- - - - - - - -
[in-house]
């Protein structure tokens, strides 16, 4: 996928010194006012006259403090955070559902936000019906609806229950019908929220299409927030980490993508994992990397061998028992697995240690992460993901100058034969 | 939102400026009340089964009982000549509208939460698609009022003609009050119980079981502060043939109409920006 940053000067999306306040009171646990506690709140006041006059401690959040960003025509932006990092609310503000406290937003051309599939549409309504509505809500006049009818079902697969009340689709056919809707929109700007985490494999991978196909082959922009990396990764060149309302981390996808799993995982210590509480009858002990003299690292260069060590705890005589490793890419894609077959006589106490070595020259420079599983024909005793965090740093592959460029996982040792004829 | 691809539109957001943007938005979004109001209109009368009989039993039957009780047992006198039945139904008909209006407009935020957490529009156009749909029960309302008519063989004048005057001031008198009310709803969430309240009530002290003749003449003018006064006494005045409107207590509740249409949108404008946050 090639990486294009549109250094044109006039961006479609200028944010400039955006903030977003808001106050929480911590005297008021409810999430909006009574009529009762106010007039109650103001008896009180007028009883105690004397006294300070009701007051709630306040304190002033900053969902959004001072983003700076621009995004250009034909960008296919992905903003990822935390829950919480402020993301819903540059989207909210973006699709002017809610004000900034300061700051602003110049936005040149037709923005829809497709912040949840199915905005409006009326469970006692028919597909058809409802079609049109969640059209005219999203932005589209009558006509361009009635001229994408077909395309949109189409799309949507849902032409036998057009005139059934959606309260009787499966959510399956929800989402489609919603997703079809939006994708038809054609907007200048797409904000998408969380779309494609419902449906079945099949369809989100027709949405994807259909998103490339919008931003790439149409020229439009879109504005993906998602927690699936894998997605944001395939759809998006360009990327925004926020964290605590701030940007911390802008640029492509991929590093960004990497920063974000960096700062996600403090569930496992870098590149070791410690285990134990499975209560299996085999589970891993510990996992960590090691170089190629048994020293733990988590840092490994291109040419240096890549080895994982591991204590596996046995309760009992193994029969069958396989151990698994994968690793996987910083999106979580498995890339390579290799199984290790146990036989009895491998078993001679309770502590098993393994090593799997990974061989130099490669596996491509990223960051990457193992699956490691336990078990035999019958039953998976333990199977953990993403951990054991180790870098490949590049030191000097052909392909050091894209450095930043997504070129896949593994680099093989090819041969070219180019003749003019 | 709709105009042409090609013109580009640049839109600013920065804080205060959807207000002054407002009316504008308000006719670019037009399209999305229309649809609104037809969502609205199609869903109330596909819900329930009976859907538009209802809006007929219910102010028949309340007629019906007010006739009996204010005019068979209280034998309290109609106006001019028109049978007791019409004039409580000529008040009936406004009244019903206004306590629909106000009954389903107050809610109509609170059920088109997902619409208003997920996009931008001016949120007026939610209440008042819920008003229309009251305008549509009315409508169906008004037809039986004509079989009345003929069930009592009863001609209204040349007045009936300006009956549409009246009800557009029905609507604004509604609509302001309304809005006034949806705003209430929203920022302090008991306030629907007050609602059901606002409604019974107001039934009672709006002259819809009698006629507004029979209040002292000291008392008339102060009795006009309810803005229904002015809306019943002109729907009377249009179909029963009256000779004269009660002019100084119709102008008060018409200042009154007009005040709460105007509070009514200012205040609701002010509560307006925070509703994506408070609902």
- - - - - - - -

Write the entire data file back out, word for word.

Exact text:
[in-house]
């Protein structure tokens, strides 16, 4: 996928010194006012006259403090955070559902936000019906609806229950019908929220299409927030980490993508994992990397061998028992697995240690992460993901100058034969 | 939102400026009340089964009982000549509208939460698609009022003609009050119980079981502060043939109409920006 940053000067999306306040009171646990506690709140006041006059401690959040960003025509932006990092609310503000406290937003051309599939549409309504509505809500006049009818079902697969009340689709056919809707929109700007985490494999991978196909082959922009990396990764060149309302981390996808799993995982210590509480009858002990003299690292260069060590705890005589490793890419894609077959006589106490070595020259420079599983024909005793965090740093592959460029996982040792004829 | 691809539109957001943007938005979004109001209109009368009989039993039957009780047992006198039945139904008909209006407009935020957490529009156009749909029960309302008519063989004048005057001031008198009310709803969430309240009530002290003749003449003018006064006494005045409107207590509740249409949108404008946050 090639990486294009549109250094044109006039961006479609200028944010400039955006903030977003808001106050929480911590005297008021409810999430909006009574009529009762106010007039109650103001008896009180007028009883105690004397006294300070009701007051709630306040304190002033900053969902959004001072983003700076621009995004250009034909960008296919992905903003990822935390829950919480402020993301819903540059989207909210973006699709002017809610004000900034300061700051602003110049936005040149037709923005829809497709912040949840199915905005409006009326469970006692028919597909058809409802079609049109969640059209005219999203932005589209009558006509361009009635001229994408077909395309949109189409799309949507849902032409036998057009005139059934959606309260009787499966959510399956929800989402489609919603997703079809939006994708038809054609907007200048797409904000998408969380779309494609419902449906079945099949369809989100027709949405994807259909998103490339919008931003790439149409020229439009879109504005993906998602927690699936894998997605944001395939759809998006360009990327925004926020964290605590701030940007911390802008640029492509991929590093960004990497920063974000960096700062996600403090569930496992870098590149070791410690285990134990499975209560299996085999589970891993510990996992960590090691170089190629048994020293733990988590840092490994291109040419240096890549080895994982591991204590596996046995309760009992193994029969069958396989151990698994994968690793996987910083999106979580498995890339390579290799199984290790146990036989009895491998078993001679309770502590098993393994090593799997990974061989130099490669596996491509990223960051990457193992699956490691336990078990035999019958039953998976333990199977953990993403951990054991180790870098490949590049030191000097052909392909050091894209450095930043997504070129896949593994680099093989090819041969070219180019003749003019 | 709709105009042409090609013109580009640049839109600013920065804080205060959807207000002054407002009316504008308000006719670019037009399209999305229309649809609104037809969502609205199609869903109330596909819900329930009976859907538009209802809006007929219910102010028949309340007629019906007010006739009996204010005019068979209280034998309290109609106006001019028109049978007791019409004039409580000529008040009936406004009244019903206004306590629909106000009954389903107050809610109509609170059920088109997902619409208003997920996009931008001016949120007026939610209440008042819920008003229309009251305008549509009315409508169906008004037809039986004509079989009345003929069930009592009863001609209204040349007045009936300006009956549409009246009800557009029905609507604004509604609509302001309304809005006034949806705003209430929203920022302090008991306030629907007050609602059901606002409604019974107001039934009672709006002259819809009698006629507004029979209040002292000291008392008339102060009795006009309810803005229904002015809306019943002109729907009377249009179909029963009256000779004269009660002019100084119709102008008060018409200042009154007009005040709460105007509070009514200012205040609701002010509560307006925070509703994506408070609902």